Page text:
Blown Head Gasket or Catalytic Converter Melted? I Ended up Trading in the Focus RS

On a recent road trip from South Florida to North Carolina, I encountered a Check Engine Light (CEL) on my dash. Not only was it unfortunate to run into this issue on my road trip, but I saw this light pop up 3 hours into the trip. Now for those not aware of the pleasure of owning a MKIII Ford Focus RS, there has been a known problem with the engine’s head gasket that has gotten owners in a tizzy. (see https://jalopnik.com/why-so-many-ford-focus-rs-owners-are-freaking-out-about-1820280550). I, of course, was kind of freaking out because: What if it the head gasket blows in the middle of the trip? Will I find a dealer who can address it during the holidays? Can I trust these dealers?

So after 5 miles of freaking out and hoping the light would go away, I finally pulled off to the next rest stop. I quickly stopped the car, opened the hood and checked the coolant levels. They looked fine. But wasn’t sure because, the car wasn’t very level with the ground at the time. I looked for any signs of coolant leaking at the head, and sniffing the exhaust pipe for any faint smells of sweet burnt coolant. Nothing.

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If I only had an ODB-II port scanner to see what the code was. Not knowing what to do with out one, I searched for the nearest dealer. Just my luck Palm Bay Ford was the next exit over.

I get to the dealer, the tech tells me that they are backed up. I quickly told him my situation and asked if he could at least tell me the code and get some sort of idea what’s going on. The tech comes back with the scanner and pulls up the code P0420. It’s a vague description. Catalytic converter. Ok, so at the very worse, it could be a bad O2 sensor and the car would be in “limp mode” and run the fuel mixture rich to prevent any knock from happening. So what? I get some bad gas mileage. Yeah that sucks because I’m driving 1800 miles during the week, but at least it’s not a blown head gasket.

The technician told me he could clear the code and see if the light pops up again. He then looks at me slyly and says, “Are you tuned or have any aftermarket parts on the car?”

I reply quickly, “No, no. I’m stock except for an air filter.” Knowing that if Ford finds out I have put any aftermarket parts on the car I could be denied of any warranty work on my car.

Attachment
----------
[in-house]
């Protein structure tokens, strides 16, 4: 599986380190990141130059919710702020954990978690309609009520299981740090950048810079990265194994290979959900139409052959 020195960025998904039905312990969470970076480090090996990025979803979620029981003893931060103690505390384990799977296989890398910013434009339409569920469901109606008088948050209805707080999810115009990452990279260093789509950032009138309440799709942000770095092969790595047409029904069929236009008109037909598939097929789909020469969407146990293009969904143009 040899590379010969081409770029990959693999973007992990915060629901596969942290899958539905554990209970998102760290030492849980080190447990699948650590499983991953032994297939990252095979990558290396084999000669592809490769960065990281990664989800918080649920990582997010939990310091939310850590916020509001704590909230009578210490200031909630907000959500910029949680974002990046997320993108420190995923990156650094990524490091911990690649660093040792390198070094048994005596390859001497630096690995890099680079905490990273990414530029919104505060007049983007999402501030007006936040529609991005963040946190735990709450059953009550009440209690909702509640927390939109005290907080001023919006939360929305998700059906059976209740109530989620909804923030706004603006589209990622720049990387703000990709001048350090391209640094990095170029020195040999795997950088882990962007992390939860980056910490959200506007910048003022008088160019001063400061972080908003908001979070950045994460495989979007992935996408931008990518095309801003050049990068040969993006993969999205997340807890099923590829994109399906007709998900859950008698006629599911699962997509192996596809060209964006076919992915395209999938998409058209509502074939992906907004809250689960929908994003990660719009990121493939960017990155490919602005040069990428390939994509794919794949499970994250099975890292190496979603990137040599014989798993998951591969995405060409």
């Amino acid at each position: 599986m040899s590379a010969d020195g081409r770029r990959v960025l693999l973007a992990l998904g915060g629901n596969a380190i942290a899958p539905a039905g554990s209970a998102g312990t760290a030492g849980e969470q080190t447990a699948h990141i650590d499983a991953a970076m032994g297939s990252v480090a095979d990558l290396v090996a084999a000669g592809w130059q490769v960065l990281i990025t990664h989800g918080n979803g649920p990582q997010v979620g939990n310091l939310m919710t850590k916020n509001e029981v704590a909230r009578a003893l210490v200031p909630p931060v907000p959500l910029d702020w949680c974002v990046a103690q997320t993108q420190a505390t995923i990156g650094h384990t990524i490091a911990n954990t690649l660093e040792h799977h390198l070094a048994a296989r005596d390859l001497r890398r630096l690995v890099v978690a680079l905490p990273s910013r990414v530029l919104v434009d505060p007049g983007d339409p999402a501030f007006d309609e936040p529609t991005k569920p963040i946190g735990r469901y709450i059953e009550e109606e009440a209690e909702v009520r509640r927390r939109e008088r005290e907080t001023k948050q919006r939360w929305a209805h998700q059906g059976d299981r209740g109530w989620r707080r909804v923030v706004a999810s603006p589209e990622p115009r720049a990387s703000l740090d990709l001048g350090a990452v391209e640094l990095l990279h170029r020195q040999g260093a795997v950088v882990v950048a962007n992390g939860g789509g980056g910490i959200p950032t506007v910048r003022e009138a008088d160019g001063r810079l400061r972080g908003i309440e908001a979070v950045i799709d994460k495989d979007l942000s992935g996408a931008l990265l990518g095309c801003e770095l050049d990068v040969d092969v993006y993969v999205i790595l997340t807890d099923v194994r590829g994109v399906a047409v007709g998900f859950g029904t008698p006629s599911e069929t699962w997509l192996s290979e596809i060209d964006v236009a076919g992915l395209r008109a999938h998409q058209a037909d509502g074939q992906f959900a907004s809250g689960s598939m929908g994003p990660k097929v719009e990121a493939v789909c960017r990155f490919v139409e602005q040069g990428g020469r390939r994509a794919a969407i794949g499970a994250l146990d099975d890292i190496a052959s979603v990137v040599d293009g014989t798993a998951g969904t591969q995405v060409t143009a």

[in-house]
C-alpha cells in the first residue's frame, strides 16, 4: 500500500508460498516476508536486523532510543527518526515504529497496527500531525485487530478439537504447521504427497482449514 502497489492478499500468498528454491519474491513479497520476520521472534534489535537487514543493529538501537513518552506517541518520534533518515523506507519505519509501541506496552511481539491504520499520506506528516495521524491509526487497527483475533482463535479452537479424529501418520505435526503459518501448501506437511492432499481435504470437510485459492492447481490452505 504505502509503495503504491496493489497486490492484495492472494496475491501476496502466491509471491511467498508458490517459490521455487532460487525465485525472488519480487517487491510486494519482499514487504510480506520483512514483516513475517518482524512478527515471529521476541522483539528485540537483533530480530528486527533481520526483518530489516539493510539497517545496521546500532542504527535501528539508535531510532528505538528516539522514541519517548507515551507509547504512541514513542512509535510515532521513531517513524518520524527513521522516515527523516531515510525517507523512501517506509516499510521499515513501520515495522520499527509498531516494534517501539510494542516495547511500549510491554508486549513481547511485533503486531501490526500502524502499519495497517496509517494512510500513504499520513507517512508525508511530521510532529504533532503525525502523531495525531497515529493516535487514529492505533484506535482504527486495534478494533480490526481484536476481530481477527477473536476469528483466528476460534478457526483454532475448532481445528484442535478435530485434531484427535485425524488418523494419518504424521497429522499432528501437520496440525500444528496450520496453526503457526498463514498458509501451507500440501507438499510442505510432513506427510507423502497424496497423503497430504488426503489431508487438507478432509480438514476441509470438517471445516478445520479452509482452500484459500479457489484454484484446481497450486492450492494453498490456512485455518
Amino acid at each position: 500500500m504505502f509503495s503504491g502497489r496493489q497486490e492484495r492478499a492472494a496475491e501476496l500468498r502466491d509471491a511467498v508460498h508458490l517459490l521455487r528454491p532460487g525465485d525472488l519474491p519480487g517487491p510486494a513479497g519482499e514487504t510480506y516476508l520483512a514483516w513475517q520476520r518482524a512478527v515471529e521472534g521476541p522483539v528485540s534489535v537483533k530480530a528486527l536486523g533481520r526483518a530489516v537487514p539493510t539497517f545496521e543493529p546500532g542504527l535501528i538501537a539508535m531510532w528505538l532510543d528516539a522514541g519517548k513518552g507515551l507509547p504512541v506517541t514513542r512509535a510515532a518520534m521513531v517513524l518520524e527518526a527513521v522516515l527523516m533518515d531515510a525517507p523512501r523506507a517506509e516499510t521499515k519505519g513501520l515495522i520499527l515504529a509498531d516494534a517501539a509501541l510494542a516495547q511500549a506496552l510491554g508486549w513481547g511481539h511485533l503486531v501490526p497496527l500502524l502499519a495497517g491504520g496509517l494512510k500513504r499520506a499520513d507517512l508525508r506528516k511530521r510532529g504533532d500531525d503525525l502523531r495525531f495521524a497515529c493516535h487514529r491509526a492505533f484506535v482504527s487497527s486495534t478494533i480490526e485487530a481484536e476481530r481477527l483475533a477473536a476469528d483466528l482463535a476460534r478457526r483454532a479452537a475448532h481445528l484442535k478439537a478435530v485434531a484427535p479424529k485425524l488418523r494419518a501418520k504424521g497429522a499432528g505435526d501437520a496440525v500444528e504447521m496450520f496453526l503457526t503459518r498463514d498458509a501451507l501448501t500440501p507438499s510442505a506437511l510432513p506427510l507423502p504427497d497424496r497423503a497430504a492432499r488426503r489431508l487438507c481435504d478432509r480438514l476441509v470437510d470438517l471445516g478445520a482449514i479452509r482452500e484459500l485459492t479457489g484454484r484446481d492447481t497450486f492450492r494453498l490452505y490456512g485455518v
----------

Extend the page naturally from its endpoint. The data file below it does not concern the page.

The technician then replies, ” Ok, because I’ve put a down pipe on my Focus ST and I get that code all the time because of it. Keep an eye on it. It might not come back.”

Feeling a bit relieved, I drove off and continued my journey. 300 or so miles later the CEL pops up.

“Damn it.”

I pull over to the next rest stop, and remembered I actually had an bluetooth ODBII scanner in my car.

“Dumb ass.”

I whip it out of my glove compartment and proceed to check the code. P0420.

“Phew.”

I cleared it one more time and it eventually popped up again 300 or so miles later.

After the trip, I ended up taking it to my local dealer. Not my “go to” Ford Dealer, but the one closest to me, because the other dealership I normally get my car serviced at is in the middle of a buy out transition and didn’t have access to their diagnostic tools and software.

I dropped it off at Metro Ford in Miami. One week later with them with my car, I finally receive a phone call. They have to replace the catalytic converter and that they need more time with it because they have to drop the transmission to get to the catalytic converter. They finally put me into a rental car. Now I drive this car:

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I think I’ll do a series called Rental Car Reviews in the future.

I hope to get my car back soon because there’s an autocross this weekend. Or maybe I just take the rental Focus SE?

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The future of Suspension Tuning: DSC Sport Controller V1

DSC Sport Controller V1 unboxing

So I took some crypto gains to purchase this little box to install on my Focus RS before a road trip. As most owners and those who followed the release of the Focus RS, that the suspension and ride is less than cushy comfort for daily driving for some. I found it ok. It was definitely feeling like a stiff sport suspension, but daily driving around 21,000 miles, I didn’t feel the need to whine and complain about it. Anyways, I purchased it more making my semi-active suspension (on the fly damper adjustments for normal and sport) to a fully dynamic active system as well as for my passengers who don’t seem to appreciate the spine tickling suspension on less than perfect roads.